Still, even if she had requested this audience, she was not relishing the prospect. Sheikh King Emir of Alzan was not exactly open to conversation—at least not since the death of Hannah. The walls were lined with paintings of previous rulers, all dark and imposing men, but since the death of Emir's wife, none was more imposing than Emir—and in a moment she must face him.

Must face him, Amy told herself as she saw the guards standing outside his door. As difficult as this conversation might be, there were things that needed to be said and she wanted to say them before she headed into the desert with the King and his daughters—for this was a discussion that must take place well away from tender ears.

Amy halted at the heavy, intricately carved doors and waited until finally the guards nodded and the doors were opened. She saw an office that reminded her of a courtroom. Emir sat at a large desk, dressed in black robes and wearing a kafeya. He took centre stage and the aides and elders sat around him. Somehow she must find the courage to state her case.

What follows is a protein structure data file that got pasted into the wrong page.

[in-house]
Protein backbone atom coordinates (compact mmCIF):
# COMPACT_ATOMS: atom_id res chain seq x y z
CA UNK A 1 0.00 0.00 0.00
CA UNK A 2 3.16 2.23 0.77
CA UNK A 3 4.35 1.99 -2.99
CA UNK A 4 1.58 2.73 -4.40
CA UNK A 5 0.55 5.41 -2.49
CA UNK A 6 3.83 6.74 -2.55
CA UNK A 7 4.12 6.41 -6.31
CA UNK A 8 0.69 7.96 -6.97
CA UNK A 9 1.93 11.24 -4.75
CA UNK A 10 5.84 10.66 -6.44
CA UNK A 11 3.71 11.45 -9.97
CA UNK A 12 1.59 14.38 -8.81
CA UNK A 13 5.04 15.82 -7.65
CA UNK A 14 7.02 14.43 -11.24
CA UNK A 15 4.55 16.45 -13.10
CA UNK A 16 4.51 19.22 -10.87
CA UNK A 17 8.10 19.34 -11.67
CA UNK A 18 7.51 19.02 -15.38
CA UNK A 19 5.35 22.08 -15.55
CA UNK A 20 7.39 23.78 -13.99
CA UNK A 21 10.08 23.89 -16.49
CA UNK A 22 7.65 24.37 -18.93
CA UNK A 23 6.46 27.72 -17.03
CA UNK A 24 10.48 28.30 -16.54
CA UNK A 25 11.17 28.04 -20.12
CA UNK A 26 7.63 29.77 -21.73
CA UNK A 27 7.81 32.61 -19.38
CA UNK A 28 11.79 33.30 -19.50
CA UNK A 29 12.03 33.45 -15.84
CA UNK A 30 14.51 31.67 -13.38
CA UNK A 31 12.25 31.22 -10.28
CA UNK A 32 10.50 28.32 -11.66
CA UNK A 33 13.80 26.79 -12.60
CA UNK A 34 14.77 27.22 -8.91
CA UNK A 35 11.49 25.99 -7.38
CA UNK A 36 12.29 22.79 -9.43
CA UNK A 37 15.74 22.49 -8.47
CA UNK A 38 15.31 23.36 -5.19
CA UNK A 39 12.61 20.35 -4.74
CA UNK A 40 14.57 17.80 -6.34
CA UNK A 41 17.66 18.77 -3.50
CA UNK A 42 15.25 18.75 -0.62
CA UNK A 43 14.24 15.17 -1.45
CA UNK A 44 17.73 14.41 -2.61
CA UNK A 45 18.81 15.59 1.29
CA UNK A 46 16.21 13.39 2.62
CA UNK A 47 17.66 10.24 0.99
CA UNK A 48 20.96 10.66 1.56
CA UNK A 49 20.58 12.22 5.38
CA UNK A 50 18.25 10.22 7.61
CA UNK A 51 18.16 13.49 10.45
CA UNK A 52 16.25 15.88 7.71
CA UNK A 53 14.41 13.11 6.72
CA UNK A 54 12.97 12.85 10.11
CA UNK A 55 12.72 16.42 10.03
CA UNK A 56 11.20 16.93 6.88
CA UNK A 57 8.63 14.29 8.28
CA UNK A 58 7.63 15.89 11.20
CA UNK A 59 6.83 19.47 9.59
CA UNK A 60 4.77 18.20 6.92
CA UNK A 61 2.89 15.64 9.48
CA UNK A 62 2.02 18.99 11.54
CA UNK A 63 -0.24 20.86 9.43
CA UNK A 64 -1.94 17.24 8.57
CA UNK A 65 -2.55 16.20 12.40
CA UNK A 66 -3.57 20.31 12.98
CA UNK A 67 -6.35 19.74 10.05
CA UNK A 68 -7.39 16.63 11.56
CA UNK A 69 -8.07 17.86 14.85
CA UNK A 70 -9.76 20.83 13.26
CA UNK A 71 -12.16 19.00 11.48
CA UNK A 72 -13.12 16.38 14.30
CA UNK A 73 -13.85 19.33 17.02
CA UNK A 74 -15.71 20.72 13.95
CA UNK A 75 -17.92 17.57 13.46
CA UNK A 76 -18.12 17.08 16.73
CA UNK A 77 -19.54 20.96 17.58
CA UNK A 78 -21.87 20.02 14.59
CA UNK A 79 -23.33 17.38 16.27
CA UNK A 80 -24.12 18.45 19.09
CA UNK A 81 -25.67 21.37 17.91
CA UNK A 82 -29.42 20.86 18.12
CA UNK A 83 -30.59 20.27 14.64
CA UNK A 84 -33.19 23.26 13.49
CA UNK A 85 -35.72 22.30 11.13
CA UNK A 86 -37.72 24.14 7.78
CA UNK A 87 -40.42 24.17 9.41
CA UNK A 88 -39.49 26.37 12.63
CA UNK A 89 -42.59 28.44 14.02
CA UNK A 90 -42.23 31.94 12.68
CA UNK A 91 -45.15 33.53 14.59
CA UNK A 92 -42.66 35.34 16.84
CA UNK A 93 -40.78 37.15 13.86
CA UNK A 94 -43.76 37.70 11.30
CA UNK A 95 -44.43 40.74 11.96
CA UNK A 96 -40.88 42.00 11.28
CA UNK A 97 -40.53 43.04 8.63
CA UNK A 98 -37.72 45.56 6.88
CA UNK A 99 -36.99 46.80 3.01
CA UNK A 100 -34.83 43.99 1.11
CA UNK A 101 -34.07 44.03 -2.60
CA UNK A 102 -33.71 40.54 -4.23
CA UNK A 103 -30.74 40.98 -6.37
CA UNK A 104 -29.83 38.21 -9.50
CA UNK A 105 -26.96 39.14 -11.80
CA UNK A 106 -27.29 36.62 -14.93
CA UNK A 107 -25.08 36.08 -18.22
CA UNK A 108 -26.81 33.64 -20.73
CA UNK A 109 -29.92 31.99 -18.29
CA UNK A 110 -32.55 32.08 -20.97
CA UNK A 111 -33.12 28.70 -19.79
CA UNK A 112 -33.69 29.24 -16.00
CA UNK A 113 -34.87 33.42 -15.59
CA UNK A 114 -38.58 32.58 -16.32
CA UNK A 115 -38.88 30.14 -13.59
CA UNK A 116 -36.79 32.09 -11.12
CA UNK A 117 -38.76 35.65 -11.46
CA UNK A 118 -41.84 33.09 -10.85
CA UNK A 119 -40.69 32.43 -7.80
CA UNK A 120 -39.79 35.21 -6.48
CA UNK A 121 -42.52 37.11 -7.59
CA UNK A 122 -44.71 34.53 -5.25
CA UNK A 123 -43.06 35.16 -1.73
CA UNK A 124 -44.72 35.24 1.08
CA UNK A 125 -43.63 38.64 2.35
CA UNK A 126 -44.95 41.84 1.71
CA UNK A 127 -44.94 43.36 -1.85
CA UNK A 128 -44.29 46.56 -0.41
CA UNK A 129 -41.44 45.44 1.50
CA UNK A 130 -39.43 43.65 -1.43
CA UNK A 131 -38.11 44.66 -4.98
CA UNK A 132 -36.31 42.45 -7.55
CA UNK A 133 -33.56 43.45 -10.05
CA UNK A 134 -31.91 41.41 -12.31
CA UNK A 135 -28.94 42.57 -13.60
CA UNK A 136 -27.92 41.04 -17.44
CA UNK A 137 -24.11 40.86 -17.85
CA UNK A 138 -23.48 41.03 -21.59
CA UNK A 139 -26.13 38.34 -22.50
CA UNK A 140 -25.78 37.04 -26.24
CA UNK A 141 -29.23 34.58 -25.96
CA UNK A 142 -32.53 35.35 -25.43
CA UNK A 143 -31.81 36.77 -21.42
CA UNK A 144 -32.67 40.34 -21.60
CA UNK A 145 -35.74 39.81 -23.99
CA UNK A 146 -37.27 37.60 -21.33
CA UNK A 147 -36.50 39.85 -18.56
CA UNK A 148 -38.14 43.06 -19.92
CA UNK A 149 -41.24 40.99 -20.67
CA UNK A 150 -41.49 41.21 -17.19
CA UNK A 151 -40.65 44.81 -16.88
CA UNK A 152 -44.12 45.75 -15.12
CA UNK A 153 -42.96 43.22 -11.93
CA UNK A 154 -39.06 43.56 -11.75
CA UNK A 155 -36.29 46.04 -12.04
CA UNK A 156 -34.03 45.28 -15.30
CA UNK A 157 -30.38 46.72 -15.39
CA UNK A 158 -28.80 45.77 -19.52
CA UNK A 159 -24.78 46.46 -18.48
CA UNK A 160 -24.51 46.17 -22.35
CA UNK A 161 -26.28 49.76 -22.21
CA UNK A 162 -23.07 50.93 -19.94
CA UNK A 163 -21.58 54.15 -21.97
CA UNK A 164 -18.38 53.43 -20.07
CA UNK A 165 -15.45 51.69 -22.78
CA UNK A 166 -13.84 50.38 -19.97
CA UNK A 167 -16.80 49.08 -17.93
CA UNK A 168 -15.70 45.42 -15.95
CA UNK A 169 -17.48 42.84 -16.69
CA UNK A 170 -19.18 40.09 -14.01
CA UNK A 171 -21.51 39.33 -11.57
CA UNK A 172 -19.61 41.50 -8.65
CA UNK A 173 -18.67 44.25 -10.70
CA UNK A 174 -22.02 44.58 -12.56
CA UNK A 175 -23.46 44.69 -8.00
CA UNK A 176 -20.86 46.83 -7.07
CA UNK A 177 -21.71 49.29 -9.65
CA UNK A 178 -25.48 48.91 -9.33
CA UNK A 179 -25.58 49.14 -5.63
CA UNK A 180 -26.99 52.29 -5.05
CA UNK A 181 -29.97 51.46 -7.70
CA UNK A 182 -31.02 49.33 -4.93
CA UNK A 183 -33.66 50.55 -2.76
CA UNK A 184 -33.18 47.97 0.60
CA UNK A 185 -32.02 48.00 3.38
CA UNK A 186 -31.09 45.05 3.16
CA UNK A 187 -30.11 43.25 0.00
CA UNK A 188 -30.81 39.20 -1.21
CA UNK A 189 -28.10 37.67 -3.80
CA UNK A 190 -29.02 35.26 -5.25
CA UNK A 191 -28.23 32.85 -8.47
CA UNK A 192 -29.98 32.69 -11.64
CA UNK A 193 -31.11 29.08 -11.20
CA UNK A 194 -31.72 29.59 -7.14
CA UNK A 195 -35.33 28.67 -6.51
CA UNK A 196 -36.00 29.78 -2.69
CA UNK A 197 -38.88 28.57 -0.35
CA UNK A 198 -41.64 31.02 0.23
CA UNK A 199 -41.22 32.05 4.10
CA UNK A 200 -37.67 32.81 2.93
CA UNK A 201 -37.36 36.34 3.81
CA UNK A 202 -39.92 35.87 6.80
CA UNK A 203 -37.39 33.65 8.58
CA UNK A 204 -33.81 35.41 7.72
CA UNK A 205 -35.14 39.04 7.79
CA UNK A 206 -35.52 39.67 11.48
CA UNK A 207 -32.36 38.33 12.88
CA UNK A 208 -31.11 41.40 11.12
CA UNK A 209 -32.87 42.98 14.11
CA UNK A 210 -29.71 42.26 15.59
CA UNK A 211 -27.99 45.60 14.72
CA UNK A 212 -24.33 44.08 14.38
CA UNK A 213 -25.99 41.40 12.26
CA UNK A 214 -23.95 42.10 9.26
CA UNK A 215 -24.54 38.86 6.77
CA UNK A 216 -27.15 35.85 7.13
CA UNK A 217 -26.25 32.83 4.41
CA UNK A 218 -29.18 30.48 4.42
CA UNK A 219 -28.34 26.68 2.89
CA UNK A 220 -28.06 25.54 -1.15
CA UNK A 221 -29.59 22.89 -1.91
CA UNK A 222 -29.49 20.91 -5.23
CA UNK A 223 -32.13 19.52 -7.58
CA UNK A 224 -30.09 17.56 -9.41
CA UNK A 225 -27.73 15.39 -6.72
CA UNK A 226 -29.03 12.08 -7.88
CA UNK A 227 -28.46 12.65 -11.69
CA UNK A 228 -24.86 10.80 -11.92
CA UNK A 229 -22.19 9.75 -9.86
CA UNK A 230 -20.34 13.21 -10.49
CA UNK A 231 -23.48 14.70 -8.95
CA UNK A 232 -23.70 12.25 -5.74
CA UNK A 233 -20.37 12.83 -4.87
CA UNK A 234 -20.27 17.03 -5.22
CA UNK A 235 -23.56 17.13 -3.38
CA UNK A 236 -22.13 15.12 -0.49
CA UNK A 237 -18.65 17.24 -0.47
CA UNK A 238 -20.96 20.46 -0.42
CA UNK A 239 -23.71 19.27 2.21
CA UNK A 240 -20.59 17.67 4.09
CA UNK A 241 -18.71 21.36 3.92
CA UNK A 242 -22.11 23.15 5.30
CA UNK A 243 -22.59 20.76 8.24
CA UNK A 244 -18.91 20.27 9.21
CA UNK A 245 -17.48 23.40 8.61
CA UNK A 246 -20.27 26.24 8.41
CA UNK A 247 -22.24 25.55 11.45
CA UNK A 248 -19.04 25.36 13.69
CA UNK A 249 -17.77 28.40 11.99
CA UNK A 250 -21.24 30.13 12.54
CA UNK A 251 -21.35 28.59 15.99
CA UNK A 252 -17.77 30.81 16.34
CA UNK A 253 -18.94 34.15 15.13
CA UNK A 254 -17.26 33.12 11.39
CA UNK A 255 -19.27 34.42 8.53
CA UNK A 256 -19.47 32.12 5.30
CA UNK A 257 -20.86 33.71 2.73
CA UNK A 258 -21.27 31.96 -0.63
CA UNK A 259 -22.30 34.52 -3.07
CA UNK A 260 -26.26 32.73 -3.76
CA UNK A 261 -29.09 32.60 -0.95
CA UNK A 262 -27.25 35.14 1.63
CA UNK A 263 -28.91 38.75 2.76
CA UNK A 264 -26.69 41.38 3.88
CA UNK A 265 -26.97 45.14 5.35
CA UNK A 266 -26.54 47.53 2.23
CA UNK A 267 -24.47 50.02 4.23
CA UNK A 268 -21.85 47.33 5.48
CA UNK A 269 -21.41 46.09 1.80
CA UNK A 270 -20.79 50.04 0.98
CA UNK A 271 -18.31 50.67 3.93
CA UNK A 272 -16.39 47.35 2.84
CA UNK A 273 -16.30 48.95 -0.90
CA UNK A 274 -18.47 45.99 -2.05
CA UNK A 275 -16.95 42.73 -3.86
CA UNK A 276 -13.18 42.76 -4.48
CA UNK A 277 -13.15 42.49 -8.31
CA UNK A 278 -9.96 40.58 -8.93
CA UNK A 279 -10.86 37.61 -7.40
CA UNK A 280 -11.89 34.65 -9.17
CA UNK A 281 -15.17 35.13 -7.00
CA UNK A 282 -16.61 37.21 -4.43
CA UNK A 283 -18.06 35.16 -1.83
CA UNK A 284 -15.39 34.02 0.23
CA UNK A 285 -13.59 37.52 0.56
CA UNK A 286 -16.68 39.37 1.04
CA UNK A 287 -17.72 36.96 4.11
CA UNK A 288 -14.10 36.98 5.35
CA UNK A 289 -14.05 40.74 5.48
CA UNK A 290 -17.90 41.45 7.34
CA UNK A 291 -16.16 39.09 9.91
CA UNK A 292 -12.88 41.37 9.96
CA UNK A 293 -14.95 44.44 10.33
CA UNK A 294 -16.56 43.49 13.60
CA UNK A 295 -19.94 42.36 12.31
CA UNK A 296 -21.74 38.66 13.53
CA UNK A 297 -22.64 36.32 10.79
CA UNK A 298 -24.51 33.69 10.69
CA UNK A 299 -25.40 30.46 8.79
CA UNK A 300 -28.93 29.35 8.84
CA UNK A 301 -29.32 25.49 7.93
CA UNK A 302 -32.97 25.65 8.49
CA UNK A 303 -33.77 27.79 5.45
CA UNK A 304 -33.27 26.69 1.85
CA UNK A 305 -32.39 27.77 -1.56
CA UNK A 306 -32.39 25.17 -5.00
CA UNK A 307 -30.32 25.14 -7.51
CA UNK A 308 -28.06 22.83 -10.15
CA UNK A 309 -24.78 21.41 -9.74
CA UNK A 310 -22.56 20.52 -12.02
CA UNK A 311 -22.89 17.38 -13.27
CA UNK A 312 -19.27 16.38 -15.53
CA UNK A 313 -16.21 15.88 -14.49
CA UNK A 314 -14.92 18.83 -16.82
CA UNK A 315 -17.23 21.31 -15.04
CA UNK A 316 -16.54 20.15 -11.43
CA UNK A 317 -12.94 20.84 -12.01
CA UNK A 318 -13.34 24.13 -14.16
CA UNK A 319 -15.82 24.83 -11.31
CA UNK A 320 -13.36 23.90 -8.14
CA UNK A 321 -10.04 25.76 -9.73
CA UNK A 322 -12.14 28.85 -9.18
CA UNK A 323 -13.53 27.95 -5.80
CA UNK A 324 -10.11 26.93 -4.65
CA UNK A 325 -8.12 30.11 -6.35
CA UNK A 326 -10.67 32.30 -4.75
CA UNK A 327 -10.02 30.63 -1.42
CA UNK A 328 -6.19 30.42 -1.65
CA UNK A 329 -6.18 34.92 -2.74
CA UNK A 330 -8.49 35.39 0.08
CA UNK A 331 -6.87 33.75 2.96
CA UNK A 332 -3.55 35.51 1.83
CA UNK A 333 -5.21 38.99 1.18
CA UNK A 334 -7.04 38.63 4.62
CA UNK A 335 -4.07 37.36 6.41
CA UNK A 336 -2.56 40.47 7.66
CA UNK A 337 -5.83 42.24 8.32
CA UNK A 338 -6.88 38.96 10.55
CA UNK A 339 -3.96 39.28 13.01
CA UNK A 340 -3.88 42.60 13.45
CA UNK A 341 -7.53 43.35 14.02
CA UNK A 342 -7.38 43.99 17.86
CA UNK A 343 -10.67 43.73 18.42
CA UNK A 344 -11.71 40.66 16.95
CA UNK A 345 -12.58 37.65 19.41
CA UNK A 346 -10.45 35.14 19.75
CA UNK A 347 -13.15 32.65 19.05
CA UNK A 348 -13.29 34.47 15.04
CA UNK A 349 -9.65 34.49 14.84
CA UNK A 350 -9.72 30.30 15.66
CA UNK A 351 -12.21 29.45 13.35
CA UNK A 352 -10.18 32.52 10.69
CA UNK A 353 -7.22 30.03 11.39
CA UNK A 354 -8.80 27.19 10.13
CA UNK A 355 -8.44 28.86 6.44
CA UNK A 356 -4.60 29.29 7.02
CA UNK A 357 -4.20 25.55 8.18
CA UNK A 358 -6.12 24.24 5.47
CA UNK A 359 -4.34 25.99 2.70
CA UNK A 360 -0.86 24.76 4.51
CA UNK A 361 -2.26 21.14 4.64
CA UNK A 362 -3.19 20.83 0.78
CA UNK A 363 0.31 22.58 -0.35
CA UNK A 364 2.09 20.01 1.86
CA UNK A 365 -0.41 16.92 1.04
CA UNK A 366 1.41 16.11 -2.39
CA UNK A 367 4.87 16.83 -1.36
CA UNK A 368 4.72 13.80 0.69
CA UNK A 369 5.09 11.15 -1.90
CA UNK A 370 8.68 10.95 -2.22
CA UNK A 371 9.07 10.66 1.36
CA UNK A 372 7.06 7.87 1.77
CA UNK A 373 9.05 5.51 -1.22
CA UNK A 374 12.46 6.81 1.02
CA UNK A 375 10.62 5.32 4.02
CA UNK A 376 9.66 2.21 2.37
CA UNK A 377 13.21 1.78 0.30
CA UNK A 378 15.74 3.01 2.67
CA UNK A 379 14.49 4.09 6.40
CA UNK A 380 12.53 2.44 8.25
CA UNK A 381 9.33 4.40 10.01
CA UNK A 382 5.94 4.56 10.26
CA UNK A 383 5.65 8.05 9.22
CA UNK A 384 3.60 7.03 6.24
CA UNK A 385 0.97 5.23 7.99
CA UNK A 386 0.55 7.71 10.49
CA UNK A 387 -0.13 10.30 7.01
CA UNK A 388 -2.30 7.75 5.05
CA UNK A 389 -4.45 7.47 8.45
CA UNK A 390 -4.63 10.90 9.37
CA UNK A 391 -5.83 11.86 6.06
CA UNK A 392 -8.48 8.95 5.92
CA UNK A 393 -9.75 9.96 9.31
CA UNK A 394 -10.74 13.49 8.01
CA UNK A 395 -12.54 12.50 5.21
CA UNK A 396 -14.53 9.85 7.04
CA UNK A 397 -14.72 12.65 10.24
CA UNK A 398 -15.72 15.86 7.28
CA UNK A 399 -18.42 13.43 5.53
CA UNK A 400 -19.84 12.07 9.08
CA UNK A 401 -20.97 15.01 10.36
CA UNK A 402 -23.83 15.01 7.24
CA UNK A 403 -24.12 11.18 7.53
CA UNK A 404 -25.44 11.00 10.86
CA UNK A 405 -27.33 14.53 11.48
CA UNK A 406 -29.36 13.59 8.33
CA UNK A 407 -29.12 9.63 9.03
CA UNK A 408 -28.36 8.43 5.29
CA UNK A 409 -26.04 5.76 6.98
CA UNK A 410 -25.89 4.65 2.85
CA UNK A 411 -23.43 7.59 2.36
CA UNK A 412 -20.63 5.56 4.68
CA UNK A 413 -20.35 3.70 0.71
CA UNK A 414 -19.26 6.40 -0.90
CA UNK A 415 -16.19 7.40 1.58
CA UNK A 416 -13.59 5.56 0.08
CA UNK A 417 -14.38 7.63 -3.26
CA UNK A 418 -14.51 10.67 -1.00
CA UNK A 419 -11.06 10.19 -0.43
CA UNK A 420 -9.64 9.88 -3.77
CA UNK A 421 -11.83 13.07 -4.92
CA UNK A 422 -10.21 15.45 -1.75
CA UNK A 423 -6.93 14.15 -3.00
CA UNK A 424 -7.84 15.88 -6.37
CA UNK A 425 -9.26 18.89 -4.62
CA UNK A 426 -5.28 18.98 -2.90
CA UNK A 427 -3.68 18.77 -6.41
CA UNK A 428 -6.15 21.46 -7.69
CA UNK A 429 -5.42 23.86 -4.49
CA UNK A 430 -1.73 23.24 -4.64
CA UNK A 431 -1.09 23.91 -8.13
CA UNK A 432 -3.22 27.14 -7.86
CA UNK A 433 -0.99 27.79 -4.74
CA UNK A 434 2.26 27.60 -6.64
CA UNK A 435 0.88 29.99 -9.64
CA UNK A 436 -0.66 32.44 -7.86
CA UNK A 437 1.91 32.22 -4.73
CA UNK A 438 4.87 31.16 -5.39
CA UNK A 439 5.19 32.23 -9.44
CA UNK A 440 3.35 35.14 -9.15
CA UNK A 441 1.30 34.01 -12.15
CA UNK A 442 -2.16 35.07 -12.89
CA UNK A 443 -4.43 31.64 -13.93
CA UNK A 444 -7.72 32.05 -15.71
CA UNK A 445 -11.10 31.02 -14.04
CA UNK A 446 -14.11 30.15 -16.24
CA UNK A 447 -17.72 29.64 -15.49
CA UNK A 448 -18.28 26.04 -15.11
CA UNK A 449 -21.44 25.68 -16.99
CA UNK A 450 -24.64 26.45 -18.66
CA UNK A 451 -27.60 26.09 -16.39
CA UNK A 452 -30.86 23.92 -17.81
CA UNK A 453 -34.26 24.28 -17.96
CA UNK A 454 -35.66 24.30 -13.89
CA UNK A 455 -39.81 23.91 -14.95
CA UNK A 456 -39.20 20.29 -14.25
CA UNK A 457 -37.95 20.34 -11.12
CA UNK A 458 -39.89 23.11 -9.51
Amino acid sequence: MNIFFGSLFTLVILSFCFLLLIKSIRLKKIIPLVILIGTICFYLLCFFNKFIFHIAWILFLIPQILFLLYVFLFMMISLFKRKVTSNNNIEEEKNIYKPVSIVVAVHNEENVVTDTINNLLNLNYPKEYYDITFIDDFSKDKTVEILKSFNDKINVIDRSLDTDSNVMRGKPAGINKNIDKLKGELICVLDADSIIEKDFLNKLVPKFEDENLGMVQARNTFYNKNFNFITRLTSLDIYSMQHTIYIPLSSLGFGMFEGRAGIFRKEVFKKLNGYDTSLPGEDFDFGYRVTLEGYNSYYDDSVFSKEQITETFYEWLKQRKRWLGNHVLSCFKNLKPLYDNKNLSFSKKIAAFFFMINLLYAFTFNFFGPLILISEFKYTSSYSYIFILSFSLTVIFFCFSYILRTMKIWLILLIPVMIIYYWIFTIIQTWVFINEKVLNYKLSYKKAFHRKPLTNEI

'Head down!' she was brusquely reminded by a guard.

Amy did as she was told and stepped in. She was not allowed to look at the King yet, but could feel his dark eyes drift over her as a rapid introduction was made in Arabic by his senior aide, Patel. Amy stood with her head bowed, as instructed, until finally Emir spoke.

'You have been requesting to see me for some days now, yet I am told the twins are not unwell.'